World War I

Some Notes on the Minor Tactics of Trench Warfare

A Brigade Major of the Corps of Royal Engineers presents a thorough overview of trench warfare tactics, emphasizing the cooperation between infantry and engineers.

The 240th Battalion re-forms

Survivors of the 240th Battalion, formed in 1916 in eastern Ontario, came together in Renfrew, Ontario, thirty-two years after the end of the First World War.

An RFC cadet at Christmas

James Meston, training with the Royal Flying Corps in England, sent this card to his family in London, Ontario, from his billet at Jesus College, Oxford.

Vimy Pilgrims in London

This memorial service, at the Cenotaph in London, was convened as part of the Vimy Pilgrimage of 1936.

Sunday School in wartime

Services such as this one were intended to ensure that children understood the meaning and significance of the First World War in its religious context.

View PDF: PDF icon Loyalty.pdf

Rations for a soldier on leave

Soldiers on leave were issued with ration books so that they did not have to consume the rations of their civilian hosts.

War Memorial, Dundas, Ontario

The monument in Dundas honoured the dead of the South African War as well as the First World War, and featured a soldier figure by sculptor Hamilton MacCarthy.

Christmas Dinner, 1918

The staff of the Canadian Discharge Depot at Buxton made the 1918 Christmas festivities as pleasant as possible, in the full knowledge that the soldiers were desperately keen to get home.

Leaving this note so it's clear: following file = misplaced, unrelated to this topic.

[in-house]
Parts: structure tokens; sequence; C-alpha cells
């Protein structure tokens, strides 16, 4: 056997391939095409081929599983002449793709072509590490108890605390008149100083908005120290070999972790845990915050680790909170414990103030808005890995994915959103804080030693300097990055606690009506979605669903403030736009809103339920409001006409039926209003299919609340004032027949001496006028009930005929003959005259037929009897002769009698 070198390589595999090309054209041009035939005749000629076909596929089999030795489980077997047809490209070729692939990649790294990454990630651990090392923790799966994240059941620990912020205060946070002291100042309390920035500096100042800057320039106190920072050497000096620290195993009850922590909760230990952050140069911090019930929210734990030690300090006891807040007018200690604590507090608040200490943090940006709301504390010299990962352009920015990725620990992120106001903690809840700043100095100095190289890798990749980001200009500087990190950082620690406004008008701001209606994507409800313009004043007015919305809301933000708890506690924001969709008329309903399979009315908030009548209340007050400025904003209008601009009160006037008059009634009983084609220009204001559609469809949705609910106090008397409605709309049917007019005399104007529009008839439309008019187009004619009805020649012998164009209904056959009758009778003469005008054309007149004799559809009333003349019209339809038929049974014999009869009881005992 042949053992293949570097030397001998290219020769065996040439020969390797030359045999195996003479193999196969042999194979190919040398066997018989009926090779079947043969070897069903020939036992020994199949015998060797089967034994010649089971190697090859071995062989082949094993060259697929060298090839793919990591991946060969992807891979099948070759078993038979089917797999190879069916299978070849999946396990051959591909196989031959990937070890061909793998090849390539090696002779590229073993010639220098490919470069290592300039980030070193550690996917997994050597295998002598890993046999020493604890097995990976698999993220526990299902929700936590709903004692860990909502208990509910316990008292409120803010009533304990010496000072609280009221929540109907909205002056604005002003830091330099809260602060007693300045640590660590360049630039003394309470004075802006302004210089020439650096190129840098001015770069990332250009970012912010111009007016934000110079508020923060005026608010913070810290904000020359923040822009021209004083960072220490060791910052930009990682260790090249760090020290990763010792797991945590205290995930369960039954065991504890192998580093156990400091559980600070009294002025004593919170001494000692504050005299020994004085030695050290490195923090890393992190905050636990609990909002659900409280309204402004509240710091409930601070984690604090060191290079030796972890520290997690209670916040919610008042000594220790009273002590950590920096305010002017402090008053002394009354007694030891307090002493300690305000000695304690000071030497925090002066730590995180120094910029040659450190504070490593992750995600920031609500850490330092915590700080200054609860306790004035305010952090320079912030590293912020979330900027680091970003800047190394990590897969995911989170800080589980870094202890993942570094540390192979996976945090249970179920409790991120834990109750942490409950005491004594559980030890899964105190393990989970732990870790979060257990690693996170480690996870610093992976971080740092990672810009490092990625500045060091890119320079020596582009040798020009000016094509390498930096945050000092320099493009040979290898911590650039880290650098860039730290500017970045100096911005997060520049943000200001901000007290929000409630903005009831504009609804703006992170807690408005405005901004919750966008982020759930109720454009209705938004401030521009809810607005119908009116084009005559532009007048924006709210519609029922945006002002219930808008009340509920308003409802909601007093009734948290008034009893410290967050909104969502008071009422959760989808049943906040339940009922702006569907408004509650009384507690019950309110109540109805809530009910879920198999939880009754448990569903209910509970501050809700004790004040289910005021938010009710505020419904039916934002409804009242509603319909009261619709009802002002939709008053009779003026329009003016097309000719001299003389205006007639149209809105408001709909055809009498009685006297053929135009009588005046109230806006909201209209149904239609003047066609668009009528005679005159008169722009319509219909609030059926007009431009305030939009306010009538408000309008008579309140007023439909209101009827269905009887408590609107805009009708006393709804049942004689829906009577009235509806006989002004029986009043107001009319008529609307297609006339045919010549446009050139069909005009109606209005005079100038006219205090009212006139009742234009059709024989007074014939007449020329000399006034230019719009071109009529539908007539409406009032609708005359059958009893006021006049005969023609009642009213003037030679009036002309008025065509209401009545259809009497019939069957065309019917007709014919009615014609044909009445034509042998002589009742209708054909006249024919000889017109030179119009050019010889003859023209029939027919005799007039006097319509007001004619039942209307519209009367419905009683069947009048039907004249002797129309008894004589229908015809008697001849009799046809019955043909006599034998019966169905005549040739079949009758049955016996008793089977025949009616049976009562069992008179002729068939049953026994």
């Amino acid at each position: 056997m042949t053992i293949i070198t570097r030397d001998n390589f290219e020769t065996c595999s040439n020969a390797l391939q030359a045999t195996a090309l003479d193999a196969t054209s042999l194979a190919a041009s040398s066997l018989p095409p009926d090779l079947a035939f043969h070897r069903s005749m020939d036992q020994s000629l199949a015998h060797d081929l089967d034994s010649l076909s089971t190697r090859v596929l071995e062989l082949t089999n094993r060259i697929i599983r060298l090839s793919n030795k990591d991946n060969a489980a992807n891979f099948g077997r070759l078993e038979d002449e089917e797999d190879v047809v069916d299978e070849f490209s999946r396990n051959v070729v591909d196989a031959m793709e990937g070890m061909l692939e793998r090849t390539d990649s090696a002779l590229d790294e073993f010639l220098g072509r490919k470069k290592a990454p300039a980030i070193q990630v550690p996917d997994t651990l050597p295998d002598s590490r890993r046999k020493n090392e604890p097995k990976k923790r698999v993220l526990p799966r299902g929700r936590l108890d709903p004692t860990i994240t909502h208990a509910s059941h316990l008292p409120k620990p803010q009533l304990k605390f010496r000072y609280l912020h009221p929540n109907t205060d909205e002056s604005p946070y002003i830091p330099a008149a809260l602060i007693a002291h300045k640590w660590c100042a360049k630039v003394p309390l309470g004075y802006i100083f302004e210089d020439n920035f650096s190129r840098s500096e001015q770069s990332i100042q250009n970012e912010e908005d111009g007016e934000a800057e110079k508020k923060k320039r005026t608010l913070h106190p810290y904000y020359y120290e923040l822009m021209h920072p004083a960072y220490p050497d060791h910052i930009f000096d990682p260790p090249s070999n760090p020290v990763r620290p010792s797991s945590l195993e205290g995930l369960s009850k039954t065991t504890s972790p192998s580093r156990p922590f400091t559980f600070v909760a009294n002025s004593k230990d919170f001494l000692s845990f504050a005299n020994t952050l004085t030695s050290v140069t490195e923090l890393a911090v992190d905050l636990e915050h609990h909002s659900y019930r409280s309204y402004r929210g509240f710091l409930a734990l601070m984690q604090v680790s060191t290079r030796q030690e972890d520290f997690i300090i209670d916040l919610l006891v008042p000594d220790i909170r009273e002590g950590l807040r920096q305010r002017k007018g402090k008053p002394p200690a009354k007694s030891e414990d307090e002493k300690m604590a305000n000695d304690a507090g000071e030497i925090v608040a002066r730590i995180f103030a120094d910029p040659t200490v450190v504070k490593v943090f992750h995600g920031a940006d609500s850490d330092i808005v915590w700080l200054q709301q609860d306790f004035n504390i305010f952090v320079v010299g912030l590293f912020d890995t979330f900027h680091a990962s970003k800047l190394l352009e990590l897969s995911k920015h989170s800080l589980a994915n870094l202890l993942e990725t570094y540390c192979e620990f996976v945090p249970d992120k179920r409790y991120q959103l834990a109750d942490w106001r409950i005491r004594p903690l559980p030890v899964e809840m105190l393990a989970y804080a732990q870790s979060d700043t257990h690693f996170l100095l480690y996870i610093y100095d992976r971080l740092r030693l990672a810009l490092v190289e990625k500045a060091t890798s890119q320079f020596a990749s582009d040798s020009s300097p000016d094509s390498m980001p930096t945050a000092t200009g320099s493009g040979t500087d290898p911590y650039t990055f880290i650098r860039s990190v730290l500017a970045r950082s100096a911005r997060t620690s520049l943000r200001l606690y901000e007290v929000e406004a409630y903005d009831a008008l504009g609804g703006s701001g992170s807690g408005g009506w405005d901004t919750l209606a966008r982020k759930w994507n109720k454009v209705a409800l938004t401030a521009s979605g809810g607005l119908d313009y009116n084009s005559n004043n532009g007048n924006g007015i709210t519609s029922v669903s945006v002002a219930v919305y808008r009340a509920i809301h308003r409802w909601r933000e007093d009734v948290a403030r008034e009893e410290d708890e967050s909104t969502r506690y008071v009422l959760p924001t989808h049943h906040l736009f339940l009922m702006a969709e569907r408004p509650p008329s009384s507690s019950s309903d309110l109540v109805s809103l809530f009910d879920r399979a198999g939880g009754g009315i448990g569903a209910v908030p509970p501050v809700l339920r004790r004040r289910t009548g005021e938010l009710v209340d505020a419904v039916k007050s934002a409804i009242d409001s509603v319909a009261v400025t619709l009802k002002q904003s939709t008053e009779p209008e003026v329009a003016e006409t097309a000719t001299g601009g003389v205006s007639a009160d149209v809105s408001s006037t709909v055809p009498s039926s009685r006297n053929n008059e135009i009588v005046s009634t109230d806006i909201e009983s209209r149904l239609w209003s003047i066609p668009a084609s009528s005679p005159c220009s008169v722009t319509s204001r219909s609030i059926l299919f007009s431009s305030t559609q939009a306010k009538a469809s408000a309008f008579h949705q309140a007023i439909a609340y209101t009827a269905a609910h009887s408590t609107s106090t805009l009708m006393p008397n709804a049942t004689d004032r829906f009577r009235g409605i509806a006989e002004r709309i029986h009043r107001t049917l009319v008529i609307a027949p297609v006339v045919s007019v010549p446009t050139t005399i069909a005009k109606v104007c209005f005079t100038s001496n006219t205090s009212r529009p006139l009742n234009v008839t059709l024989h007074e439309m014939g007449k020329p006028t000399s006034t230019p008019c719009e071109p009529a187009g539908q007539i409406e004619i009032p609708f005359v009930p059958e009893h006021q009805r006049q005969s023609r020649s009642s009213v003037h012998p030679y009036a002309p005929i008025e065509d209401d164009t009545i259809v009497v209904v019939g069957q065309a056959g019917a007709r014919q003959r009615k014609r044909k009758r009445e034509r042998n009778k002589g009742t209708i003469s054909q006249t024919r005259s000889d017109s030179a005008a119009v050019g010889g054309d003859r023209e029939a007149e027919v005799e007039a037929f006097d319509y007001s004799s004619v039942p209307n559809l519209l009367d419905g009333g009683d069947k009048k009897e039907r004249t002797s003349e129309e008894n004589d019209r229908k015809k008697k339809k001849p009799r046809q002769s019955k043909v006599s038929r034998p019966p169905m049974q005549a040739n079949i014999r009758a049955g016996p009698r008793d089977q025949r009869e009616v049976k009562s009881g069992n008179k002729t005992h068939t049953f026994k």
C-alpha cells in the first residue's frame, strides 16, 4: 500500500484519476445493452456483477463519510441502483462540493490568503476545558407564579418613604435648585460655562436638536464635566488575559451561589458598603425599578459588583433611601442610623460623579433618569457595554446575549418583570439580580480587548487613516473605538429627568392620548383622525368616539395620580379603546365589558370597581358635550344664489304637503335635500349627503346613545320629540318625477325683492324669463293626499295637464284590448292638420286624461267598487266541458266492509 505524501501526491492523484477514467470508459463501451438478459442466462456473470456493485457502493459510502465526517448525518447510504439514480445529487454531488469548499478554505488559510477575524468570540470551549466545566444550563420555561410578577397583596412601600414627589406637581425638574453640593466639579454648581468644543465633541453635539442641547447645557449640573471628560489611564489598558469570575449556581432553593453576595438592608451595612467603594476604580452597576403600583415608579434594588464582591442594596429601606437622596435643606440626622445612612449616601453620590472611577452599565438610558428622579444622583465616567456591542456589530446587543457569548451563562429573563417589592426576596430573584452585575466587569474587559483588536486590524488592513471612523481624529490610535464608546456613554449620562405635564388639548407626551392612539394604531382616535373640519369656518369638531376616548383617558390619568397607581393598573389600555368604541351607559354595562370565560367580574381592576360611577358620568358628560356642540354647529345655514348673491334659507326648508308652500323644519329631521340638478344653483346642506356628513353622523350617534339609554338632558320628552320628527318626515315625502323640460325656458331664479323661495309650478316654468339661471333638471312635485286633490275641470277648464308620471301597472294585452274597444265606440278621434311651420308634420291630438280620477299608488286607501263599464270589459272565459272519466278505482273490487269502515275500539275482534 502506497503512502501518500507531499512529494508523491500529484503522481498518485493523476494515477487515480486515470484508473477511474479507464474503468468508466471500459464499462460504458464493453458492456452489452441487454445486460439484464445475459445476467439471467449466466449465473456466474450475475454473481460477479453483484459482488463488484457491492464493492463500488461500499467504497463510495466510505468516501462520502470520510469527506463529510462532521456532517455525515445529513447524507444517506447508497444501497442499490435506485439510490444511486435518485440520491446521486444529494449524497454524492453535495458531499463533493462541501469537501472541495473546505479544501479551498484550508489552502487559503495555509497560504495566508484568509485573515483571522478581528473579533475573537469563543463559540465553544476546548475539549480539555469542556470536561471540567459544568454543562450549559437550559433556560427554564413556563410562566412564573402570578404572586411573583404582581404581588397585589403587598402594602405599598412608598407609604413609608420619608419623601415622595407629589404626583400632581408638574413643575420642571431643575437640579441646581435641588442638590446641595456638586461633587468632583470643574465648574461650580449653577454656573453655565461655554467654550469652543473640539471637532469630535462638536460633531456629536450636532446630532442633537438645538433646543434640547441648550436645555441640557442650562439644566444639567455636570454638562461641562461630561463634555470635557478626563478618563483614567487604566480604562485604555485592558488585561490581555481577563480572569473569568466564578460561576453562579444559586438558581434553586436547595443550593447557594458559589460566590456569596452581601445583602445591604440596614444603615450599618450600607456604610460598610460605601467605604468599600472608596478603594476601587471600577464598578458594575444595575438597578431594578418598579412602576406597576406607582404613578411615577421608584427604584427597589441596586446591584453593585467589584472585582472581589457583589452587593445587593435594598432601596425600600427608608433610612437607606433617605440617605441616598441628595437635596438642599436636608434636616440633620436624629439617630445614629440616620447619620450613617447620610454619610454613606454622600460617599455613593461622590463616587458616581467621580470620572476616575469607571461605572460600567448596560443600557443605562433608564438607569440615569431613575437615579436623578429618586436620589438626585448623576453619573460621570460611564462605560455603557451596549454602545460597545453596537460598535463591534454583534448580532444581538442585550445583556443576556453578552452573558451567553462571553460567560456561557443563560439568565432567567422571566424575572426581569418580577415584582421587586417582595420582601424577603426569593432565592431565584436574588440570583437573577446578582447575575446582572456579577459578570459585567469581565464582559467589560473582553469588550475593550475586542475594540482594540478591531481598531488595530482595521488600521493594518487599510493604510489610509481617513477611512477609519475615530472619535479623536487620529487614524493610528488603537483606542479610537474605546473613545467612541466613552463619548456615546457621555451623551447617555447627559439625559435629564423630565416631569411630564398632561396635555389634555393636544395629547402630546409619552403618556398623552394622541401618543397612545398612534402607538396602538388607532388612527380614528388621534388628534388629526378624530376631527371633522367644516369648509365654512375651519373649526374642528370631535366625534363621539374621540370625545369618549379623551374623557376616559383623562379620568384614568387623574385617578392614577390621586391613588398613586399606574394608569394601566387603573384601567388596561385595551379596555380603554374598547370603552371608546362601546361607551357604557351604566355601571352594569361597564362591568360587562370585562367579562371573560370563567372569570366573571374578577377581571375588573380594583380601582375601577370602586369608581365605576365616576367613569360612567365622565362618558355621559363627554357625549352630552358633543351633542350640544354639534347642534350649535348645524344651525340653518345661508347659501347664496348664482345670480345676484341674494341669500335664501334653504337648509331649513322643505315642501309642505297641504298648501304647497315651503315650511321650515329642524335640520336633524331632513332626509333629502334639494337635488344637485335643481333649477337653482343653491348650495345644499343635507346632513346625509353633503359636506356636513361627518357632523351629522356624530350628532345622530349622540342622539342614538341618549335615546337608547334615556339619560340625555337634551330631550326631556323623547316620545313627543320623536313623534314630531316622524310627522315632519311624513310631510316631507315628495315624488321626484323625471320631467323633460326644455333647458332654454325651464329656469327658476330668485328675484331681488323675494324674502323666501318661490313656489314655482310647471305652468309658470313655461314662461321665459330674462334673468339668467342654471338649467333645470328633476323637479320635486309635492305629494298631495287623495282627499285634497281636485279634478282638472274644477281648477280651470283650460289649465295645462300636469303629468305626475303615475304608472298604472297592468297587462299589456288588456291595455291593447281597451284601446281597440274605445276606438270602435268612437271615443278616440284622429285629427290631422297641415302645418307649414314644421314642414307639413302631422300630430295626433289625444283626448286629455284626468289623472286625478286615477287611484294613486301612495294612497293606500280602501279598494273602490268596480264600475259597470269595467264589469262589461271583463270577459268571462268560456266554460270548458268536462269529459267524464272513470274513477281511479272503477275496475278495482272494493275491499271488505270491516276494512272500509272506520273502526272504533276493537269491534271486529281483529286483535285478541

War Memorial Children's Hospital

The War Memorial Children's Hospital of London, Ontario, opened in 1921, issued a report and plea for donations each year.

A soldier's funeral

Gilbert Thomas of Lucknow, Ontario, died of disease not long after he enlisted in the 5th University Company, and his body was brought home for burial.

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A Canadian's message home

A sentimental verse from early in the First World War, inspired by Robert Burns' famous poem "Auld Lang Syne."

Church service for soldiers

This order of service for use in military training camps began with the exhortation "All are requested to join heartily in the Prayers, Psalm, Creed and Hymns."

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Harold Bailey, Melfort, Saskatchewan

Harold Bailey was born in Perth County, Ontario, but was living in Melfort, Saskatchewan, when he enlisted with the 1st Contingent early in the First World War. Over the next five years, he sent a series of postcards to various family members, who carefully preserved them until his return to Canada in 1919.

In praise of Canadian manhood

A Canadian soldier sent this postcard, with its verse tribute to soldierly masculinity, home to his mother in 1916.

Canadian Defence and the Navy Question

Beginning in 1890s, Canadians had weighed in on the naval question, an increasingly contentious issue with no clear national consensus that contributed to the fall of the Wilfrid Laurier government in 1911. This pamphlet notes the re-emergence of the naval issue as a central topic of debate early in the First World War as Canadians confronted the immediate problem of defence.

How the officers eat ...

George Parker, a barber who enlisted in the CEF in September 1915, writes to his wife about his work procuring food for the officers' mess of his unit.

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The British lion triumphs

This postcard, showing the British lion mastering the German eagle, was a generic design - the word "Canadians" could be replaced with the name of another nationality or unit.

Scoring on the Kaiser

During the First World War, it was common to draw the connection between sport and war - as in the postcard featuring a Union Jack soccer ball.

The Imperial family

The relationship between Britain, Canada, Australia, and New Zealand, as seen by a First World War graphic artist.

Military Pass, 1917

Fleetwood Berry of Meaford, Ontario, was issued this pass to absent from his barracks in Toronto in 1917. Similar passes were issued to soldiers going on leave.